Obviously, this approach to spiritualized sex is not universally available: gay couples in loving, committed relationships will not have children as a result of sexual intimacy, young hetero couples may not be able (or willing) to tuck their libidos away until they’re ready to have children, older couples may still feel drawn to the pleasure of one another’s intimate company after their procreative mission is completed, some people are unable to have children, and some people feel the need for an intimate partner who, like them, simply does not want to have children. This brings us to a less orthodox approach.
Bhakti yoga is the yoga of spiritual relationships. Being good at relationships is just like being good at anything else: it takes practice. In order for a relationship to be meaningful we have to be willing and able to reveal ourselves to another person and, in the process, make ourselves vulnerable. There is nothing more revealing and no situation in which we are more vulnerable than when we engage in sexual intimacy with another human being. My personal opinion is that it’s very difficult for a person to offer themselves wholly and completely to the Supreme Being without having tried to do the same thing with a human being, lest one not really know what it means to make such an offering.
This is not an excuse for promiscuity as a form of ‘practice.’ On the contrary, the experience of spiritual sexuality requires selectivity and restraint, choosing sexual partners based on trust and genuine affection nurtured over time rather than on superficial attraction or expediency. Whereas impulsive sexual intercourse requires the objectification of one’s partner, of seeing the ‘other’ as an object for our enjoyment, spiritual sexuality emphatically requires us to see and respect our partner as a person, as the subject of his or her own valid experience.
The difference between personal and impersonal sex is the difference between spirit and matter. Objectification places a person in the category of matter and, as such, cannot attain to spiritual status. Spiritual sexuality, or even that which approaches spiritual sexuality, must be personal, must come from a place of love for a person, and result in both participants moving in the direction of ultimate spiritual truth. When it’s done in spiritual consciousness, sexual intimacy—revealing ourselves fully to another person with faith and trust that they accept us as we are, love us, and will be kind to us in our most vulnerable moment—can illuminate the meaning of surrender to the Supreme Person.
Here’s the caveat: practicing yoga means living in harmony with nature. Contraception is a conspicuous subversion of nature. If one is determined to subvert nature in order to fulfill one’s desire to enjoy sexual gratification, even if the other components of spiritual intention are there, one has to accept a limitation on just how spiritual one’s sexual activity really is. The only thing that can’t be oriented toward selfless devotion is the gratification of selfish desire.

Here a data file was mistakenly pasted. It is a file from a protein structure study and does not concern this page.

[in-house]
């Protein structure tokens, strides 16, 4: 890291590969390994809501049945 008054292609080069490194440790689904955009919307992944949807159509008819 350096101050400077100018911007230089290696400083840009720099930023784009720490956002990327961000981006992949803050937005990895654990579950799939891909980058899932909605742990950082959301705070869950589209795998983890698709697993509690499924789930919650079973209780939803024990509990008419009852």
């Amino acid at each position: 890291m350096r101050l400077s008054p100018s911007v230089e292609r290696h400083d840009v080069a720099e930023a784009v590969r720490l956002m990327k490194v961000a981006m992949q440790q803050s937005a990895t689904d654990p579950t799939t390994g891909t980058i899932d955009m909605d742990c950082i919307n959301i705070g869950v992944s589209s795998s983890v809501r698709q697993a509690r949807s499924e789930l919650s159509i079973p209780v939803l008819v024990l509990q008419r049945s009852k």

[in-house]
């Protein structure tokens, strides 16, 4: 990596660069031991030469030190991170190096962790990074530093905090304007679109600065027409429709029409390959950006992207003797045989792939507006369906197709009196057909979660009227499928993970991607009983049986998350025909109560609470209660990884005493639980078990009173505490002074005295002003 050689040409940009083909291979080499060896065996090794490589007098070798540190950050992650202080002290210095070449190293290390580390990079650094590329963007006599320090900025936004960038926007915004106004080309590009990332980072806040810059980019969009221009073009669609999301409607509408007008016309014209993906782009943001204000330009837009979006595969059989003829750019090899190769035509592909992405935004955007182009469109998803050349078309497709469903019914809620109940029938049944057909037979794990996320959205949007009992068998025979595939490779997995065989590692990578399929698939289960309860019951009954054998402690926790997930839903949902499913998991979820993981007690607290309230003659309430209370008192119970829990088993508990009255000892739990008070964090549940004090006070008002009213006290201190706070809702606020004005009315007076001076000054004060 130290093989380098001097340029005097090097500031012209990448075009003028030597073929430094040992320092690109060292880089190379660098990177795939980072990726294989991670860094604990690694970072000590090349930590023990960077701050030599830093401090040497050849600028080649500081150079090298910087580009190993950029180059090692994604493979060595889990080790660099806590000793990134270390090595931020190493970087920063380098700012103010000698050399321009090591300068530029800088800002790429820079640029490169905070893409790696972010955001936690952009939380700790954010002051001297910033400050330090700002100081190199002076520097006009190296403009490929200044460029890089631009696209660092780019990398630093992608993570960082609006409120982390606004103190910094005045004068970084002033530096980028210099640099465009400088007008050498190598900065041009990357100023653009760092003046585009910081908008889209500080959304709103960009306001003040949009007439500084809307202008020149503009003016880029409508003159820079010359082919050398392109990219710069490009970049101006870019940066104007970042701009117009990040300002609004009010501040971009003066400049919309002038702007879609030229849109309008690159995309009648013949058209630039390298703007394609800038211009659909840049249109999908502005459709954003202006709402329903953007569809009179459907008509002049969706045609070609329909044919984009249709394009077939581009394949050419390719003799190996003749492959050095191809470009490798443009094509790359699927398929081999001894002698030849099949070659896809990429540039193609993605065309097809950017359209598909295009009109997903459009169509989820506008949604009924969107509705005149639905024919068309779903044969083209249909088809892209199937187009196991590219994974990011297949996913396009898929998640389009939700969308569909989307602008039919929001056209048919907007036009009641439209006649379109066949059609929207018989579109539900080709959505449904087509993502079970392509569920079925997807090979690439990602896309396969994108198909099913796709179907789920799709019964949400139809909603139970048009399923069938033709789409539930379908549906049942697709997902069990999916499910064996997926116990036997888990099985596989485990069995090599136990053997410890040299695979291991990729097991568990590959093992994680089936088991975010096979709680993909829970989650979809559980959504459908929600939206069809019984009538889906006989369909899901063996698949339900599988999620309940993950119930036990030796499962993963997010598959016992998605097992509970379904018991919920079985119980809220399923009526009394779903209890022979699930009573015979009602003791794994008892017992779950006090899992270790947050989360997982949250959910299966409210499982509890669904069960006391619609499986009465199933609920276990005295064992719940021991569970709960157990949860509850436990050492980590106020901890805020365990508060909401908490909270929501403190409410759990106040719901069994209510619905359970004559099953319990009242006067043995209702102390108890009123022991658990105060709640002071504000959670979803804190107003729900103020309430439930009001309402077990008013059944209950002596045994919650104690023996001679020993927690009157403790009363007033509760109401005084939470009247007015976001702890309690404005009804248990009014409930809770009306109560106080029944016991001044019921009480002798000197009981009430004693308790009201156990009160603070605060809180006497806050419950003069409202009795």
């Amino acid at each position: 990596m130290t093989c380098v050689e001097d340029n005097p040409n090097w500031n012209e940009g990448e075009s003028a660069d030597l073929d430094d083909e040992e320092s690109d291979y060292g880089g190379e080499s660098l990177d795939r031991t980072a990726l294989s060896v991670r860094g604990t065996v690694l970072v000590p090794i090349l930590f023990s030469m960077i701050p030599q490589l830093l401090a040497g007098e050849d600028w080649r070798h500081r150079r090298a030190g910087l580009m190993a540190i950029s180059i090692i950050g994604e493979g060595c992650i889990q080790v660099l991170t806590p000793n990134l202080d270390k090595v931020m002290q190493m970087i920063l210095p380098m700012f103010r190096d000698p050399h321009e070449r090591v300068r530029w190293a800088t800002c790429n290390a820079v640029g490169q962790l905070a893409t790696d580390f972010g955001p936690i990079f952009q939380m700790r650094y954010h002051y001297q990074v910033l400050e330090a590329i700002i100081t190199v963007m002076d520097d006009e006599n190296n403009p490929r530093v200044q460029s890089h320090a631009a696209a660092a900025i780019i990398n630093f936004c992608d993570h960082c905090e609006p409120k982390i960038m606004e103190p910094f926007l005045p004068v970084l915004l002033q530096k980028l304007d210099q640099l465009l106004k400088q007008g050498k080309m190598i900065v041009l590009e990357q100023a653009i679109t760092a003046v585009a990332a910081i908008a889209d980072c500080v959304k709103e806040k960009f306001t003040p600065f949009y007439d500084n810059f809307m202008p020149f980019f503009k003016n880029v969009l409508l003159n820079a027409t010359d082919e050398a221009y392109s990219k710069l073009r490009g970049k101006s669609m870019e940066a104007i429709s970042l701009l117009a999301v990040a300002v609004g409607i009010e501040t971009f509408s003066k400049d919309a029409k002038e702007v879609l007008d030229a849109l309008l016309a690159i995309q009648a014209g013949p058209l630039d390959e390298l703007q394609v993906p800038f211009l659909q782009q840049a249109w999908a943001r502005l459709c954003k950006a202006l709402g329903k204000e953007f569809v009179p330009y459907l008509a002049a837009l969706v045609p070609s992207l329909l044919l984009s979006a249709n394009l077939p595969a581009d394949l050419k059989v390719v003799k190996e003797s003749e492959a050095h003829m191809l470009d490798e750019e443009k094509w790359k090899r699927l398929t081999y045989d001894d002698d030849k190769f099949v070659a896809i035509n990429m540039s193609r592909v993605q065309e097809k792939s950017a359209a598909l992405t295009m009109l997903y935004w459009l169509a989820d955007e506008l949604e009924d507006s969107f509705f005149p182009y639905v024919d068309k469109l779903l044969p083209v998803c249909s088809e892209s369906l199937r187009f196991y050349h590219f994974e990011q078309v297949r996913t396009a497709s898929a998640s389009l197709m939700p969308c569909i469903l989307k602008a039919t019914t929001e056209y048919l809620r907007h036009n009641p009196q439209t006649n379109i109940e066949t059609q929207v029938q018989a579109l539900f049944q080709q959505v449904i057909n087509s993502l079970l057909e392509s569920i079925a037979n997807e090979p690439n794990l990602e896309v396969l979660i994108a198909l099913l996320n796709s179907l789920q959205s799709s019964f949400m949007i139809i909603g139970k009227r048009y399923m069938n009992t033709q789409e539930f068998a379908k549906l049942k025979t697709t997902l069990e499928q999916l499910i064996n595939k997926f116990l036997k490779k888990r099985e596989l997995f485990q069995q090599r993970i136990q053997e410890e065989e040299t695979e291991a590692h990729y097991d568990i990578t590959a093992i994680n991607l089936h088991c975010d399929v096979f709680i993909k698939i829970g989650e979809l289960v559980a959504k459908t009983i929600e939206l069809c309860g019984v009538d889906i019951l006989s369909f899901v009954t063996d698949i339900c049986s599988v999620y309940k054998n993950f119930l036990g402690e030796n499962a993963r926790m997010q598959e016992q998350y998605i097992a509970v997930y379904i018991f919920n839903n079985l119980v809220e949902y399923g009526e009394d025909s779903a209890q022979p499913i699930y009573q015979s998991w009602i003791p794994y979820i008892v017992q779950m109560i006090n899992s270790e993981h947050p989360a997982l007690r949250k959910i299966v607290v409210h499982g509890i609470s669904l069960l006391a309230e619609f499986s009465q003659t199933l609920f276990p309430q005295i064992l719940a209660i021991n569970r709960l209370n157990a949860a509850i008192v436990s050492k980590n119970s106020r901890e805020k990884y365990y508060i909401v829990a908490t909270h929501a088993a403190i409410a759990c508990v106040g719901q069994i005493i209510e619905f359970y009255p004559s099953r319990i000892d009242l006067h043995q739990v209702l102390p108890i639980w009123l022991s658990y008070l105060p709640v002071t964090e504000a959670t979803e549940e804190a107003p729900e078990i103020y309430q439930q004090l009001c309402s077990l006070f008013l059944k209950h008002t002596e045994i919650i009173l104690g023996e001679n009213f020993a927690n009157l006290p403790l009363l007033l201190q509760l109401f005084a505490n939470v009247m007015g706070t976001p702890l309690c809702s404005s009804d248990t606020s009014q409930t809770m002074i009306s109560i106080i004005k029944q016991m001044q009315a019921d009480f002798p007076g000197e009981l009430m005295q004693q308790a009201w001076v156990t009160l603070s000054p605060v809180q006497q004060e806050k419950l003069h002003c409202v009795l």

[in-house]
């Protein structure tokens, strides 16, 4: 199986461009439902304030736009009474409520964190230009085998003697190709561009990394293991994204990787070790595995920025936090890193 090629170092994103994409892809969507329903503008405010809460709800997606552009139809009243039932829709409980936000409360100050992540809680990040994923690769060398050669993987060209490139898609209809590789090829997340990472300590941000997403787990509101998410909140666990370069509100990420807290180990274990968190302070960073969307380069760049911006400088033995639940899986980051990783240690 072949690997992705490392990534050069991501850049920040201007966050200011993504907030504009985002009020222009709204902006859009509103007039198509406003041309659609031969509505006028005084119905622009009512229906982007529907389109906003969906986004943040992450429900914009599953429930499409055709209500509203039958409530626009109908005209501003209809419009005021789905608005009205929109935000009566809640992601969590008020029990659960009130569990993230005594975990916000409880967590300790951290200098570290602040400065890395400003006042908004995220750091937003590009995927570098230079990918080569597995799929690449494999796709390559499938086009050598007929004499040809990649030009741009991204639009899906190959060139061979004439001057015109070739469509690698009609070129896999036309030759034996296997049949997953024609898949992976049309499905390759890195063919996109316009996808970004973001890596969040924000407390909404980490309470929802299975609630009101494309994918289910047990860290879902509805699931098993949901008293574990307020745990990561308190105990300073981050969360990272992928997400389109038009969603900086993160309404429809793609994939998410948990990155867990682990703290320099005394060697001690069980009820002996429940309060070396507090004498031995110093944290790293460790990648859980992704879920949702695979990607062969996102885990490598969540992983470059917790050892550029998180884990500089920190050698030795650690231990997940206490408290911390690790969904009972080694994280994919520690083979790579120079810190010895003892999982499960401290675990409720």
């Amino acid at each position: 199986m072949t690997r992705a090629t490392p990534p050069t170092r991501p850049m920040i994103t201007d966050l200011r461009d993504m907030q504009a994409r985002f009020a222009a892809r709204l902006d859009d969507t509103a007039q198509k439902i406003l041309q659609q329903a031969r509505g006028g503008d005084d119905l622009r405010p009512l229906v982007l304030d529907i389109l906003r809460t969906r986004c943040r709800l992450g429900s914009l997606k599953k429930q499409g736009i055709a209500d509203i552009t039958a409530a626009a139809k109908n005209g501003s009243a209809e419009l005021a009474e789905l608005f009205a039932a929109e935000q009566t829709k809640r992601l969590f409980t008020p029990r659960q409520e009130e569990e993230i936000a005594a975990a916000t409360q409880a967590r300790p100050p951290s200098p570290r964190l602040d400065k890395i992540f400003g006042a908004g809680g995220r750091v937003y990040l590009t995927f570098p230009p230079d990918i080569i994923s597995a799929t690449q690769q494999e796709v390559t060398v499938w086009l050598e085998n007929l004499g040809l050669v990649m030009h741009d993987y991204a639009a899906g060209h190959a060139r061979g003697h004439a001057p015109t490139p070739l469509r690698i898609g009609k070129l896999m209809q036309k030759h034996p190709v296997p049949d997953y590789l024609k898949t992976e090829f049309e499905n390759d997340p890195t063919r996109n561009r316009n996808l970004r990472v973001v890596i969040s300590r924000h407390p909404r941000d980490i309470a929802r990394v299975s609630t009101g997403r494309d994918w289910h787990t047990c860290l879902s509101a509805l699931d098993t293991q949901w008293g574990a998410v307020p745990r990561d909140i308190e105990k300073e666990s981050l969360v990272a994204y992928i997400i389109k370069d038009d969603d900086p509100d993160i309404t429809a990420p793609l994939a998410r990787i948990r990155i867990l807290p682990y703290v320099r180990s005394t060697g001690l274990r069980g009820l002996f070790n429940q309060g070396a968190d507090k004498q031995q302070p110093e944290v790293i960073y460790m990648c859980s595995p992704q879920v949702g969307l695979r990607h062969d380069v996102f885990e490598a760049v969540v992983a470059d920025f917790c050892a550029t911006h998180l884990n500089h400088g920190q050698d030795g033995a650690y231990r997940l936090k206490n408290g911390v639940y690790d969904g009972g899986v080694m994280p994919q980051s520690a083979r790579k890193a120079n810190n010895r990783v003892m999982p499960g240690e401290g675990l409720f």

Yoga is not an ‘all-or-nothing’ proposition. Devotion doesn’t require us to be perfect before we can begin a journey towards perfection. The spiritual path meets us where we are: there’s always an opportunity to start on the path and a ‘next step’ for us to take. Even if our sexual attachments are not entirely spiritual right now, we can still take incremental steps in a spiritual direction. Whether pursuing transcendental knowledge by receptive inquiry, offering the results of our actions to the highest Truth, offering the actions themselves, or observing regulative principles and rituals that make spiritual impressions on our consciousness, anyone can make progress toward the ultimate goal of yoga: the experience of our eternal, intimate relationship with the Supreme Person.
About Hari-kirtana dasa
Hari-kirtana das is an 800-Hour certified Jivamukti Yoga teacher, registered as an E-RYT 500 yoga teacher with Yoga Alliance, and the author of the upcoming book Confidential Knowledge: 7 Keys to Understanding the Bhagavad Gita. Having a life-long interest in yoga, meditation, and eastern spiritual philosophy, Hari-kirtana lived full-time in devotional yoga ashrams and intentional spiritual communities from 1977 to 1982. He was formally initiated into the Gaudiya Vaisnava lineage of Bhakti Yoga in 1978. After years of teaching meditation and philosophy along with maintaining his personal yoga practice, he began teaching yoga classes in 2009. His yoga philosophy workshops are thought provoking and engaging, with of a high level of active participation, discussion, and discovery. Hari-kirtana designs Yoga Teacher Training courses and is a frequent guest-teacher for numerous regional Yoga Teacher Training programs. He teaches at yoga studios in Washington, DC and vicinity and offers workshops throughout the Mid-Atlantic region. He also leads yoga retreats, writes for teachasana.com, and maintains a blog on his website, hari-kirtana.com.